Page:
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Crosstown LRT | Metrolinx

Richard White

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I'm just confused on how yonge-eglinton has been under construction for more than 10 years. AnD aLL tHe StAtIoN WoRk hAs only StArTeD a YeAr AgO.
They had to do relocation of various utilities, installation of various equipment, etc. This takes time and must be done before other work. That is why work on the station is only being done now.

That being said they have been working on the crater where the original bus bays were for a few years now.
 

drum118

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Finally... but no actual trains anytime soon.

View attachment 231741
When we drove by site a few weeks ago, we could see most of the platforms were in place. Was hoping to get to the site by now to take photos of it as well a few other places were tracks are now in place. Maybe it could be next week.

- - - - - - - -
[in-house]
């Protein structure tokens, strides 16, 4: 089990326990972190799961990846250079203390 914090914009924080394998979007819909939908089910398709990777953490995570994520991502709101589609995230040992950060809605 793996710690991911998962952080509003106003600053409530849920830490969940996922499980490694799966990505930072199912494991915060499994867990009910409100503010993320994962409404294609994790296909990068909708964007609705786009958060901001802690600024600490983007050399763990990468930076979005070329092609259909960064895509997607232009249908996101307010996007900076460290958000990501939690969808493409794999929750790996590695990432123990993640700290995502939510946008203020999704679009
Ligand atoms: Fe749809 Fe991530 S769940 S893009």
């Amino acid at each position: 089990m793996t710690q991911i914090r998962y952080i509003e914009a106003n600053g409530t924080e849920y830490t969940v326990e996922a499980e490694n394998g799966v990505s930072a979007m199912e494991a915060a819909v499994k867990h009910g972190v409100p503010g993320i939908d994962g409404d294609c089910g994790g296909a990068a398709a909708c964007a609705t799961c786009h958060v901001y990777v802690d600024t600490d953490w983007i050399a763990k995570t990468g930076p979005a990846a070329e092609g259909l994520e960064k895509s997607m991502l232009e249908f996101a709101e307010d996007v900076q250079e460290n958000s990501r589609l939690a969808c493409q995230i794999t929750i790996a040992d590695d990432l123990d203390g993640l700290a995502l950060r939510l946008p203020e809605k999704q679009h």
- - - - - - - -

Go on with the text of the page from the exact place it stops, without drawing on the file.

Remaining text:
With this delay, how far east could service be phase in?? The best I can see, Yonge can't see service until late 2021 or early 2022 as well the rest of the line east of it. The best I could see will be to the Spadina Line depending on the stations between Mount Dennis and Cedarvale Station. This will reduce the number of buses west of Eglinton West Station on Eglinton as plan and be use elsewhere.

Other than the tail track for Mount Dennis and the tunnel under the rail corridor that will be in place by the summer, that station is ready for service as well the yard.
 

rbt

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Crosstown won’t open on time? I’m shocked. Shocked!

Delays of this sort happen. The real story is in ML’s secretiveness and lack of transparency. ML seems to believe its own press releases.If they can just keep denying, it will open on time......

The thing to watch is how ML feeds its contractor to the press. The P3 process will be the victim.

No contractor is going to sign up for a P3 in the future without some very tight language and very large contingencies.